Shopping for a new mattress can be a confusing process. With hundreds of beds to choose from across dozens of categories, it can start to feel overwhelming. Fortunately, you can narrow down your search easily by focusing on one big question: Do you want a foam or an innerspring mattress?

We’ll focus on the differences between foam versus spring mattresses. By learning more about these two categories, you can become better informed when it comes to choosing the right mattress for your needs.

Foam Mattresses

All-foam construction, typically using a blend of memory foam, polyurethane foam, and other materials. Available in almost every price range, from $300 to over $3,000.
  • Excellent conforming
  • Very good motion isolation
  • Material feels soft but still provides good support
  • Good pressure relief in problem areas
  • Available from budget to ultra-luxury
  • Generally preferred by side sleepers
  • Most foams “off-gas,” a period of 1-3 days where the mattress releases an unpleasant odor when first set up
  • Some foam materials sleep hot, trapping body heat
  • Does not have much bounce
  • Luxury models can get expensive

Spring Mattresses

Made with metal springs or coils, which provide underlying support, as well as thin layers of foam. Available in most price ranges, typically from $300 to $1,500+
  • Generally affordable
  • Responsive with a bit of bounce
  • Provides firm support
  • Excellent airflow for a cooler sleep experience
  • More supportive than foam for heavier people
  • Transfers more motion
  • Springs can make some noise
  • Sagging over time is common, particularly with cheaper models
  • Durability varies widely depending on the initial quality of the mattress and the size & weight of sleepers

What’s the difference between a memory foam vs spring mattress? It all comes down to the materials used and the style of construction. The details of each style are discussed in later sections.

Which is better? There’s no definitive answer to that question.

Of the two mattress types, innerspring beds are the older and more “traditional” option. Some may think of them as old-fashioned, but there are plenty of high quality, comfortable, and modern spring mattresses available.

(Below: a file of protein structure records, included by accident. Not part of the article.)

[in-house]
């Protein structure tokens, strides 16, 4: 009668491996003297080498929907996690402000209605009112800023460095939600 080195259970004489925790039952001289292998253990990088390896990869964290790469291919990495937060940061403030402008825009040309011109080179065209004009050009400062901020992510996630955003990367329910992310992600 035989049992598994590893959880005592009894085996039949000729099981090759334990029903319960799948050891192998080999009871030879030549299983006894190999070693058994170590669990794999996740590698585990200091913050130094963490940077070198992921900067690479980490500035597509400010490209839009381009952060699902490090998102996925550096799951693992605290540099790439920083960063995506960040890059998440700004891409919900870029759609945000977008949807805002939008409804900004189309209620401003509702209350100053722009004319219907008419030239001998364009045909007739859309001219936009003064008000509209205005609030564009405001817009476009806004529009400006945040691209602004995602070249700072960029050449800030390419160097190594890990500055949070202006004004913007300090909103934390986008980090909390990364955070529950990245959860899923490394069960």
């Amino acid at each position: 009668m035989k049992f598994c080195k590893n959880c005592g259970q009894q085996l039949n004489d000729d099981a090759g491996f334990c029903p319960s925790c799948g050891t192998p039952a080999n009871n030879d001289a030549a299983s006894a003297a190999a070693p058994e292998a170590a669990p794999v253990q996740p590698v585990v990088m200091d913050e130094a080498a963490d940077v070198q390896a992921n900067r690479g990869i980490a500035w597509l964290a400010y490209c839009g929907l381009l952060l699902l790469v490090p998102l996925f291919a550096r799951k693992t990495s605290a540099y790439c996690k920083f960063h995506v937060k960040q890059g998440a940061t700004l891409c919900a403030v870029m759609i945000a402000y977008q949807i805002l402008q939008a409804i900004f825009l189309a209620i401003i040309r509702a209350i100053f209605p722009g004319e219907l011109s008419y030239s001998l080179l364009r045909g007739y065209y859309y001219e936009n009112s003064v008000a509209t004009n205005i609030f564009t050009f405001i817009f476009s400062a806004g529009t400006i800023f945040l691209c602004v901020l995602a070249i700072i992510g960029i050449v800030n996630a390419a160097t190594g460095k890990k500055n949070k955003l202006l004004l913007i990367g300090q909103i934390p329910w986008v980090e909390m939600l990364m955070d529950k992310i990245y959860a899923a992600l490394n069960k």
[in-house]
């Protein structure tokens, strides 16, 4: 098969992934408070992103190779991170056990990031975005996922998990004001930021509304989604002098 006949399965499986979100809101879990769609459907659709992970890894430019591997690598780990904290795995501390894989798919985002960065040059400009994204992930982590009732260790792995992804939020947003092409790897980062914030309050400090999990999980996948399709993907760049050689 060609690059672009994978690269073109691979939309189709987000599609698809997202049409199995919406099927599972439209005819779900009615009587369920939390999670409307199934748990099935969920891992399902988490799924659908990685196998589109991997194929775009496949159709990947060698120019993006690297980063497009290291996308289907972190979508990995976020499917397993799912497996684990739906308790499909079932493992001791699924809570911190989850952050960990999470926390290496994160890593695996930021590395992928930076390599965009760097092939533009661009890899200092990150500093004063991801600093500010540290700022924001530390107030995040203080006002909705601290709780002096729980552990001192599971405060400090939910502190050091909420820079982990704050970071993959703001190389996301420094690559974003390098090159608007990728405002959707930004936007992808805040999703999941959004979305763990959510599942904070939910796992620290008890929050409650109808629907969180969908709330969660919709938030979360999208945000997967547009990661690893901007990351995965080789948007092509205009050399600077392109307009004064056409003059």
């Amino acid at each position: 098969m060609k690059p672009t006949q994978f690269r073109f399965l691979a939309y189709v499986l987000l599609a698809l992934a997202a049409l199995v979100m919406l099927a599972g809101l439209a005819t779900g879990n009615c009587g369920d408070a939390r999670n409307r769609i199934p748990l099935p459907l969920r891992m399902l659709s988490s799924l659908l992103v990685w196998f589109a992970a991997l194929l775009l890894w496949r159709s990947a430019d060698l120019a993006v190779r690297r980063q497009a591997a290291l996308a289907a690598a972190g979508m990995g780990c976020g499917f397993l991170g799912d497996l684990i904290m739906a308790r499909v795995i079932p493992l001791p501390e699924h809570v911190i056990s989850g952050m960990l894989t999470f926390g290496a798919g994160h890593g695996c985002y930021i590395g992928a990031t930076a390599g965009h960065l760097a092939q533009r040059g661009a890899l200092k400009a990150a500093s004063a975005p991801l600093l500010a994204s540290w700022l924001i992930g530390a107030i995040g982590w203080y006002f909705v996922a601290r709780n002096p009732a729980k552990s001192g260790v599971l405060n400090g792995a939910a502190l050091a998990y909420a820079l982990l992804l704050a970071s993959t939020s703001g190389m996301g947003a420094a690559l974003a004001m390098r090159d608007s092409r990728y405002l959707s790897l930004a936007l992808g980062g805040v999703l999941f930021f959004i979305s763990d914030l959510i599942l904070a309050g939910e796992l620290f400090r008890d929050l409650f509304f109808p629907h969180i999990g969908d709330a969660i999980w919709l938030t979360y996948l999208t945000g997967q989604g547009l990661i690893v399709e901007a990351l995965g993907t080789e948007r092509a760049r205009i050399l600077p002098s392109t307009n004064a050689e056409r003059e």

Foam mattresses are a newer concept, but exceptionally popular. While memory foam was originally invented in the 1960s, the foams used today are far more advanced. Manufacturers now create specialty foams designed for specific applications – cooling, support, pressure relief – and combine them to develop well-rounded mattresses.

When comparing foam vs spring mattresses, there’s no clear “best” or “worst” option. There are simply too many variables to consider to make a generalized claim that one is better than the other.

Rather, it is better to frame the question as a matter of which one is the better choice for you and your needs. Each type of mattress tends to perform better in certain ways, making them generally better suited to the needs of different kinds of sleepers. There is also plenty of variation in performance among models of the same type, making it important to investigate how a mattress is constructed.

Can't Decide Between a Foam and Spring Bed? Try Our Mattress Quiz to See What's Right For You!

If you're trying to pick between a foam and spring mattress, you'll need to consider factors like sleep position, body weight, budget, and personal sleep preferences. Our quiz below will help you figure out if a foam or spring bed is the right fit for you.

Find Your Mattress

Answer 5 Easy Questions To Discover Your Perfect Mattress

What position do you sleep in?

  • Side icon


    You normally wake up sleeping on your side

  • Back icon


    You normally wake up sleeping on your back

  • Stomach icon


    You sleep lying flat on your stomach

Do you experience any pain while sleeping?

  • Back and / or Side Pain icon

    Back and / or Side Pain

    I often have back and/or side pain after waking up and into the day

  • Neck and / or Shoulder Pain icon

    Neck and / or Shoulder Pain

    I often have neck and/or shoulder pain after waking up and into the day